You did? Omigod! You literally threw them away?
BRUCE: Yeah. It didn’t seem worth carrying them around all over the country at the time. I guess there would have been three or four hundred of them. And, they’re heavy, you know. They’re on illustration board. So, anyway, I threw away the ones I had picked up and saved.
Do you remember what year it was when you threw them away?
BRUCE: Around 1981, when I moved from New Jersey to California.
Gil Cohen told me a story like that when I interviewed him, [See Part 3 of my interview with Cohen.] In the 1970s, he got tired of storing the hundreds of paintings he’d done for men’s adventure magazines, so he put them up for sale in a bin in his brother’s hardware store in Philadelphia and sold them for a fraction of what they’d be worth today.
BRUCE: I did something like that, too, before I threw mine away. I took my family and a bunch of illustrations down to Atlantic City. We had kind of a picnic day on the boardwalk. And, I put a bunch of my paintings in bins and sold them cheap. People were buying them for $3 to $5 each.
Maybe some of your paintings that show up on Heritage Auctions and eBay come from that.
BRUCE: Maybe. But I didn’t sell that many in Atlantic City. So, I always wonder where most of those paintings come from. Who first put them on the market? Was it the people who worked at Magazine Management? Did they take home the ones that I didn’t pick up and keep?
Could be. My friend Rich Oberg, who owns the largest collection of original men’s adventure magazine paintings in the world, has dozens of your cover and interior paintings. I think he got most of them from a few art dealers who specialize in illustration art and from the Heritage Auctions site.
BRUCE: I sold a few of my illustrations that I had kept on Heritage Auctions. It’s funny that the racy ones are the ones that people want the most now.
Recently, I saw one of your battle scene cover paintings being sold by Grapefruit Moon Gallery online. It was used on the cover of the July 1973 issue of ADVENTURE FOR MEN, for a story TITLED “I NAILED THE NAZIS FROM A GALLOPING GOOSE.”
BRUCE: Yeah, my daughter Carole and her husband Tom told me they saw that one on the Internet. I didn’t remember that one until they showed it to me.
It’s a great battle scene, done as a black and blue duotone. It’s actually one of the few duotones I’ve seen that was used as a cover painting. Bruce, I know that you did a lot of paperback cover paintings in the 1980s after the men’s adventure genre disappeared and you moved back to California. Did you keep painting into the 1990s?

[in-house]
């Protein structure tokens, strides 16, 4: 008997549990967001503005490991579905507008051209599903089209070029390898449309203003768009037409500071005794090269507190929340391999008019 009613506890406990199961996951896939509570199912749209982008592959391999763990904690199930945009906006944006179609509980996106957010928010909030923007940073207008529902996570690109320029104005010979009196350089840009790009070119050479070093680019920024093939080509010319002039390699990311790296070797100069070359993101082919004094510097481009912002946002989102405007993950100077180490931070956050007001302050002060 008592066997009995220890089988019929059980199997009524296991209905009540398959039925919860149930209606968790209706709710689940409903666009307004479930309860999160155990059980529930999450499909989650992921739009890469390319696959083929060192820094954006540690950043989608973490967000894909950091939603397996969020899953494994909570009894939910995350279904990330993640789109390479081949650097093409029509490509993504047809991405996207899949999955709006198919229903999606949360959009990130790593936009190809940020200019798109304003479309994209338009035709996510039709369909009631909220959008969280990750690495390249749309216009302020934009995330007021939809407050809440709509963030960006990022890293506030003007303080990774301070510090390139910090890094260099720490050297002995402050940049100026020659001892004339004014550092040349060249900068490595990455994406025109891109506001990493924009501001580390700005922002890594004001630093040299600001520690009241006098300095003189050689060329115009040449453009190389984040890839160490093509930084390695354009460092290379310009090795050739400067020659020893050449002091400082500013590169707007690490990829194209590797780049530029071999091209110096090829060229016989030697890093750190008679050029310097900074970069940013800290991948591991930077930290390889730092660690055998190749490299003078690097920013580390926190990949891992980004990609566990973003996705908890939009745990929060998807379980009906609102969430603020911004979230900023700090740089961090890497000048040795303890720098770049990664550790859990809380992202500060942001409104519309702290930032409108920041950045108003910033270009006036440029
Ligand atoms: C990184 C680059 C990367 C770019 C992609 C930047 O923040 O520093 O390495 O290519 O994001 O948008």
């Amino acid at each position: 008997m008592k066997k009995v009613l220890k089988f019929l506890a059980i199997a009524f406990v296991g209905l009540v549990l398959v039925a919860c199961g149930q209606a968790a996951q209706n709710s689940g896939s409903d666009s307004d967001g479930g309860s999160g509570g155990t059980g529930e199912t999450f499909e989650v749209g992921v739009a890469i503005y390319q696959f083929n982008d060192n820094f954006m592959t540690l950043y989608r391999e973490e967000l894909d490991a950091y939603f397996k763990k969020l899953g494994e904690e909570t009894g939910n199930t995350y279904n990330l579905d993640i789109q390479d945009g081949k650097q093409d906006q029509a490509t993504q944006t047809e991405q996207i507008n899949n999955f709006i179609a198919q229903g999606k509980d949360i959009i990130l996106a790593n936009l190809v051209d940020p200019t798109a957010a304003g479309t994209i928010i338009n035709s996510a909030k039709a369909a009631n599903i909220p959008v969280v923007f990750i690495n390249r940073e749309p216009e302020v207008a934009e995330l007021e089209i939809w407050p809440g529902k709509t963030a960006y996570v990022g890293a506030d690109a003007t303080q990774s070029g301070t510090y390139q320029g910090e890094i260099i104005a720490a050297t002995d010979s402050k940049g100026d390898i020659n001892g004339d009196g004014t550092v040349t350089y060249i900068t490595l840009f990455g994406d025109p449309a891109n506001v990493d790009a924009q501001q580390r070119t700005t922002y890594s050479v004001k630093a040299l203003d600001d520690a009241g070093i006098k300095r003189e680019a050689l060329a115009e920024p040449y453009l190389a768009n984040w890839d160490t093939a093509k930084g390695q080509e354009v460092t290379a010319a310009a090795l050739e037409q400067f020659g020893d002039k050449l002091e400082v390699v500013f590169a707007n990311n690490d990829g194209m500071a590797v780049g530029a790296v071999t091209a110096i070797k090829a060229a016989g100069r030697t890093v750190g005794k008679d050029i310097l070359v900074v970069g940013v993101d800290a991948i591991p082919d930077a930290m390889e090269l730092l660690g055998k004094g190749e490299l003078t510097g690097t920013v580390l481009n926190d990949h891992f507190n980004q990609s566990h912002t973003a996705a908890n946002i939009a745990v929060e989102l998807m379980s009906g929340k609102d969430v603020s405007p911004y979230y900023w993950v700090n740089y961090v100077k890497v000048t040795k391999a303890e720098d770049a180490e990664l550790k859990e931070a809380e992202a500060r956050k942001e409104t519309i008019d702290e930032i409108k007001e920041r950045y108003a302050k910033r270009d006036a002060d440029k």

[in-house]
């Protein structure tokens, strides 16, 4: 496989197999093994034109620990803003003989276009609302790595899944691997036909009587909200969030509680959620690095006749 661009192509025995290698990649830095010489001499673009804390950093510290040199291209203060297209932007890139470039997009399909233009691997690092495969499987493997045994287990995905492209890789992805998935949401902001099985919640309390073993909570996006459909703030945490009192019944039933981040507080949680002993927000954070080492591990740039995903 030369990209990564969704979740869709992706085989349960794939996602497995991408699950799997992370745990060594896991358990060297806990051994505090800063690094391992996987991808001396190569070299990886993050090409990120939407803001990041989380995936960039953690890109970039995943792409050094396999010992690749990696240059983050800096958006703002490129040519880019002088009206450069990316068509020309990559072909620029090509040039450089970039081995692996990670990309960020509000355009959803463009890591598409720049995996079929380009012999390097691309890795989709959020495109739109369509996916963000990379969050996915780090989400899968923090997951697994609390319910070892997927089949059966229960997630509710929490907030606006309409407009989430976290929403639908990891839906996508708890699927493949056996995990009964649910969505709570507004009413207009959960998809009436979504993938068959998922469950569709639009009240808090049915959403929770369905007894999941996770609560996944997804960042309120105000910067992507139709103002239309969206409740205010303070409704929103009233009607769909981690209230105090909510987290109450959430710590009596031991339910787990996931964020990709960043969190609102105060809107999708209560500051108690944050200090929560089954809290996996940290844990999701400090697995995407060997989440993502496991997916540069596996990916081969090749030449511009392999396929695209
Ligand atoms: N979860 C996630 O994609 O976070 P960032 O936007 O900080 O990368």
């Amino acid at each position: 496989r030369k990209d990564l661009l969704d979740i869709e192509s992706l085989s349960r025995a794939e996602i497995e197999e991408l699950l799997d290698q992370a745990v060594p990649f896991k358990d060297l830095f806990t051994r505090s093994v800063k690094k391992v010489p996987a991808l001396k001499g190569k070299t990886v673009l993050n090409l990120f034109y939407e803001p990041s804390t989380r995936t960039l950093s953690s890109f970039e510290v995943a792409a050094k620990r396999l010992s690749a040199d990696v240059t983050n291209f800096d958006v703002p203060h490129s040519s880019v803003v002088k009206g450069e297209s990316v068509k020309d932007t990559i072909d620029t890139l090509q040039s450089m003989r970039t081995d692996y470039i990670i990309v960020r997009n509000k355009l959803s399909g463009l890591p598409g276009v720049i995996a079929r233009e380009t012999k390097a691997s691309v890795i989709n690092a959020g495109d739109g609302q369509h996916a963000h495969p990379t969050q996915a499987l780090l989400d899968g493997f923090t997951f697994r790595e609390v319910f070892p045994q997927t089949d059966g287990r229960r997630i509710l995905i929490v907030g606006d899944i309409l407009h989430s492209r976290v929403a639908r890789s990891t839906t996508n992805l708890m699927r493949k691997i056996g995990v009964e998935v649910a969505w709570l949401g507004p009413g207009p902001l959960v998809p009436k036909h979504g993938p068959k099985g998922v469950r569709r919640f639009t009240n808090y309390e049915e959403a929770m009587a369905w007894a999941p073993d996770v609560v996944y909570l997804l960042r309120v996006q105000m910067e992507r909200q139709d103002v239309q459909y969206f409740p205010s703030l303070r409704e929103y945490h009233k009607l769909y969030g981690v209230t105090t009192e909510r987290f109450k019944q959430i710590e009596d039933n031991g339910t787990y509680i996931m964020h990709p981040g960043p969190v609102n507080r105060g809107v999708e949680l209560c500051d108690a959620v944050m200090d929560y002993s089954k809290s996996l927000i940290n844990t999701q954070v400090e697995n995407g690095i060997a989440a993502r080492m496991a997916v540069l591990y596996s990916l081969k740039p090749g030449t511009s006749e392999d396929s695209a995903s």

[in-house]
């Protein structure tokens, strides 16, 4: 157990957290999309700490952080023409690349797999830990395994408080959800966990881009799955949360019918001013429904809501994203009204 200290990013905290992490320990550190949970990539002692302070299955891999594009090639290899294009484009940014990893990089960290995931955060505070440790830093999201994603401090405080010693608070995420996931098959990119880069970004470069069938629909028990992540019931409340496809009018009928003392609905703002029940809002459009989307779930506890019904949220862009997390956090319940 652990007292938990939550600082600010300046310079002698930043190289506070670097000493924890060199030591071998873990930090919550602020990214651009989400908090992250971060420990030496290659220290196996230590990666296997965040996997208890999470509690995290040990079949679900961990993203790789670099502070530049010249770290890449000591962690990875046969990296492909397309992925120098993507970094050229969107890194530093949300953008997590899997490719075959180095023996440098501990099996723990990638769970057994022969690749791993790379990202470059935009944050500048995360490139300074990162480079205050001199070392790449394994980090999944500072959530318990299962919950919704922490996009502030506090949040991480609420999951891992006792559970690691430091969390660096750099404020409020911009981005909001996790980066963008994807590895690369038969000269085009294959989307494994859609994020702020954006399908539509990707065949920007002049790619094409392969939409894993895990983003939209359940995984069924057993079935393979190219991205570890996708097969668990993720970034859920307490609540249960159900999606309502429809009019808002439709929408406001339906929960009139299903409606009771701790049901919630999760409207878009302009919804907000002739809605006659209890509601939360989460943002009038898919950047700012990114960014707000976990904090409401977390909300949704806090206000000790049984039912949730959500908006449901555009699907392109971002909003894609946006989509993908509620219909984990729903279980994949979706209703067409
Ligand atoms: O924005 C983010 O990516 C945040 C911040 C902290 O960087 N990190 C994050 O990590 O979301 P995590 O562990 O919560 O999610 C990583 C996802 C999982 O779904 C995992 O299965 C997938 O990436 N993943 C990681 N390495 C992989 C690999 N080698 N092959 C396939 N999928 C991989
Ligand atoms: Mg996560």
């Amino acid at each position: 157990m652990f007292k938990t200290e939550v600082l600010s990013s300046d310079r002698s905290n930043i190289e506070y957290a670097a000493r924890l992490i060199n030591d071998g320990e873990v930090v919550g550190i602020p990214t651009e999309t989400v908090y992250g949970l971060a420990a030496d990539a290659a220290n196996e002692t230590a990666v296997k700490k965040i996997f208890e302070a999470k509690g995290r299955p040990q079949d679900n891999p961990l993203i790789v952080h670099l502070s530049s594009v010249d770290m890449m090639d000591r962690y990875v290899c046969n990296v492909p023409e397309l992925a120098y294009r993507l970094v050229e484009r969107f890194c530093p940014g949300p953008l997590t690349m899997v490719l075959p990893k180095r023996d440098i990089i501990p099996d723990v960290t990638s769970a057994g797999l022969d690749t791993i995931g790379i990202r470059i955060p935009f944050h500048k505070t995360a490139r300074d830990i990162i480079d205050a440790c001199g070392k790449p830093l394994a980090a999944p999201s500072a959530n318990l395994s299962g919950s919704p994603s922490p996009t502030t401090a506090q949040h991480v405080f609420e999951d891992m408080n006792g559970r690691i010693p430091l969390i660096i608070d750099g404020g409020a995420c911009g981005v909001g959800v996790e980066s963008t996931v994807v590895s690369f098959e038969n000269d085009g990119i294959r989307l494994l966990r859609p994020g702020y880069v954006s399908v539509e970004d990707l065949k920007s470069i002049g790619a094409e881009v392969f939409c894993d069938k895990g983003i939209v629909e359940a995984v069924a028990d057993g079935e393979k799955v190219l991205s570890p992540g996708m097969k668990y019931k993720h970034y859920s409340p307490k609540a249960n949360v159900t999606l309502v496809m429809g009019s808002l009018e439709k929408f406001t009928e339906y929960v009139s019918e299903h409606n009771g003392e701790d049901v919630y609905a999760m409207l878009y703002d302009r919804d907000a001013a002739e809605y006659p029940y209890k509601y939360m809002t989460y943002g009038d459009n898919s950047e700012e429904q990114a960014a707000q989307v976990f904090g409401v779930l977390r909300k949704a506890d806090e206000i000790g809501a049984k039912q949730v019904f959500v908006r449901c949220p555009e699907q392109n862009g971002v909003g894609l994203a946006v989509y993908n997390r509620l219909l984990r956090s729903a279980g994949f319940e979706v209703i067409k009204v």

BRUCE: Some. But in the Nineties, even a lot the paperbacks started using photographs or just raised lettering on their covers. So, that work kind of dried up, too. And, there were so many illustrators out there, hungry for work. In fact, I remember it got so bad that sometimes the publishers wouldn’t pay you for a long time. I did a job once and they didn’t pay me for six months. Six months later they pay you. After you put out money for models and did all the work. And, when that happened I said that was the end, I’m not doing this anymore. Anyway, around 1993, I moved to Florida, near Daytona Beach. Then I went into ceramics. I did that for about ten years, doing these tent shows.
How did you get started doing ceramics?
BRUCE: I had taken a class in ceramics in California, before I moved to Florida. And, I came up with this wonderful design for African violet pots. They were pretty special.
Your son-in-law Tom Ziegler sent me a photo of one. It’s really gorgeous.
BRUCE: Oh, yes. People were eating them up. I sold thousands of them. All over the world people have my African violet pots. [He laughs.] I had people buying them from Japan, France, Germany. Even Greenland, once. And, that was profitable for some years. But I quit that after about ten years and I’m not doing it now. Now I’m doing some fine art paintings and collages.
What kind of subjects?
BRUCE: Well, I’m doing people, figures, mainly.
Do you have a website for your new art?
BRUCE: No, not yet. But Tom and my daughter Carole are working on it. They take good care of me.
I’ll look forward to seeing that and will post a notice about it when it’s up and running. Tom told me he did recently create page showing some of your new collages on the etsy.com website and they are very cool. Well, it has been a great pleasure and honor to talk with you, Bruce. Thank you very much!
BRUCE: It was nice talking to you, Bob.
Thanks again to Bruce Minney, to his son-in-law Tom Ziegler for setting up the interview and sending me photos of Bruce, his ceramics and his recent artwork, and to my friend Rich Oberg for the photos of the original paintings he owns and the cover scans that go with them.